Another Blocker of Glutamate Receptor Function with Rapid Antidepressant Effects

January 9, 2014 · Posted in Potential Treatments · Comment 


Certain drugs such as ketamine and memantine that work by blocking activity at the NMDA receptor for the excitatory neurotransmitter glutamate have antidepressant effects. D-cycloserine is a drug that has a related mechanism and is being studied as an antidepressant. At high doses the drug acts as an antagonist at the glycine site of the NMDA receptor, blocking glycine’s ability to facilitate glutamate transmission through the receptor.

Joshua Kantrowitz, a researcher at Columbia University, reported at a recent scientific meeting that the rapid-onset antidepressant effects of D-cycloserine could be maintained for eight weeks. Similar findings were published in the Archives of General Psychiatry in 2010 and were reported in another study by Uriel Heresco-Levy in a 2013 article in the Journal of Neuropsychopharmacology.

Glutamate is the major excitatory neurotransmitter in the brain and is important for the development of long-term memory. However, glutamate overactivity may contribute to depression. Decreasing this overactivity (with ketamine, memantine, or D-cycloserine) may produce antidepressant effects.

Finding Treatments That Work For Each Patient

January 8, 2014 · Posted in Potential Treatments · Comment 

doctor meeting with patient's family

At a recent scientific meeting, researcher Andrew H. Miller presented data on infliximab, an inhibitor of the inflammatory cytokine TNF alpha that is used to treat rheumatoid arthritis and is being explored for the treatment of depression. As previously reported in BNN Volume 16, Issue 2 from 2012, the drug was not effective overall among the depressed patients, but in a subgroup of patients with high levels of the inflammatory marker CRP, infliximab was highly effective. Miller emphasized that patients do not fail to respond to treatments; it is doctors who fail, or drugs that fail. He explained that there is tremendous heterogeneity in people’s illnesses, and doctors must get better at sorting out what treatments will work for each patient, striving toward personalized therapeutics.

There are many clinical correlates or predictors of nonresponse to antidepressants used in unipolar depression. These include inflammation, obesity, stress in childhood, anxiety disorder comorbidity, substance abuse comorbidity, and medical comorbidity.

Editor’s Note: How do we doctors target these clinical correlates of illness for better therapeutic effects? We are just starting to learn, and until we identify good markers for predicting illness, the best we can do is carry out carefully sequenced clinical trials of medications and therapies with different mechanisms of action.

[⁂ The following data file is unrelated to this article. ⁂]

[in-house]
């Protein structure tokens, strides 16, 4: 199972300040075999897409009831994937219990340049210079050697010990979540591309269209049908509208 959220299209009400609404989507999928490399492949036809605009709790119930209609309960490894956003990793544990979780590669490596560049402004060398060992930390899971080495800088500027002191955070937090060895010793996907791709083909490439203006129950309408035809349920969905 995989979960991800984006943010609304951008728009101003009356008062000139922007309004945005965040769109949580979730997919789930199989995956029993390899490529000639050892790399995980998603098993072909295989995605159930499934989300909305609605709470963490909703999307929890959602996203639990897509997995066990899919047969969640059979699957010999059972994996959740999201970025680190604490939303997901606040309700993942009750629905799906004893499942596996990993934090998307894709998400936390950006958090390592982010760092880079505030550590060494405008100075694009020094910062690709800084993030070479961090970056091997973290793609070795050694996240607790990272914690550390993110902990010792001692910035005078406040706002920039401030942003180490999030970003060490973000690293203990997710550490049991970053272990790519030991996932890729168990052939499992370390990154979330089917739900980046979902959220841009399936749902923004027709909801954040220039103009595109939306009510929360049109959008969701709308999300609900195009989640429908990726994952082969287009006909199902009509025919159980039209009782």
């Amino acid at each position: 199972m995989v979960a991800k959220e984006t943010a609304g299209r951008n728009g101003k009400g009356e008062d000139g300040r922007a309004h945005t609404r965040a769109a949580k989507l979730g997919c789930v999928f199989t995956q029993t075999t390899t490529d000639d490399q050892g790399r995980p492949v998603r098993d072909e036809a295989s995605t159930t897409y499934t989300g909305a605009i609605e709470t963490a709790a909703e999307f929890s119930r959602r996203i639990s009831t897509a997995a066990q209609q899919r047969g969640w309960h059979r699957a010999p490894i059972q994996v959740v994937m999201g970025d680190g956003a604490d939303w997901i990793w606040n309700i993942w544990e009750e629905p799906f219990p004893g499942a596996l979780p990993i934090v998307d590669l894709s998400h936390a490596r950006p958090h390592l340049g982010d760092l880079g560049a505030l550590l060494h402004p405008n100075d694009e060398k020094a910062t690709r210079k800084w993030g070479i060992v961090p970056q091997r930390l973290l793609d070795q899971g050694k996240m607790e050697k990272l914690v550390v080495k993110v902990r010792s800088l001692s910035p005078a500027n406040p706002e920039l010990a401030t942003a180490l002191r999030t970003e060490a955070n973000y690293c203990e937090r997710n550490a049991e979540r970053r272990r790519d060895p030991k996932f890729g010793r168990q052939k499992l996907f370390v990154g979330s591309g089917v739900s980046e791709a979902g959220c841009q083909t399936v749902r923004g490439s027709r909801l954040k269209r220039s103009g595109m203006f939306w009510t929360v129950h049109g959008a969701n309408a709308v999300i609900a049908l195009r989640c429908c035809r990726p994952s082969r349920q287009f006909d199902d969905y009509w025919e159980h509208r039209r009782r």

Patients can assist their physicians and clinicians by engaging in precise, preferably nightly charting of their mood, functioning, medications, life events, side effects, and other symptoms such as anxiety on a personal calendar. Several of these are available for free download, and there are other longitudinal screening instruments, such as the website and app What’s My M3.

A good personal response to a novel treatment or a poor response to an Federal Drug Administration–approved treatment trumps anything that is written in the research literature. The best way to achieve the best outcome is to engage in excellent monitoring of symptoms and side effects that can guide the next steps in therapeutics.

Therapeutic Potential of Neurosteroids

January 7, 2014 · Posted in Potential Treatments · Comment 

patient in a comaNeurosteroids have shown promise in the treatment of anxiety and depression.

Allopregnanolone, a natural metabolite of the gondal steroid progesterone, is a neurosteroid that acts as a positive modulator of synaptic and extrasynaptic GABA-A receptors and exerts effects without the development of tolerance.

Researcher Mike Rogawski at the University of California, Davis developed an intravenous formulation of allopregnanolone that is being studied as a treatment for traumatic brain injury.  The formulation was provided on an emergency use basis to stop treatment-resistant status epilepticus (non-stop seizures) in patients in intensive care who had been unresponsive to all medications and were placed in a barbiturate coma. When barbiturates were stopped, their seizures returned. All four intensive care patients who were treated with allopregnanolone had their status epilepticus cease and were able to go home. This included a 23-year-old who had been hospitalized with refractory status epilepticus for over 90 days.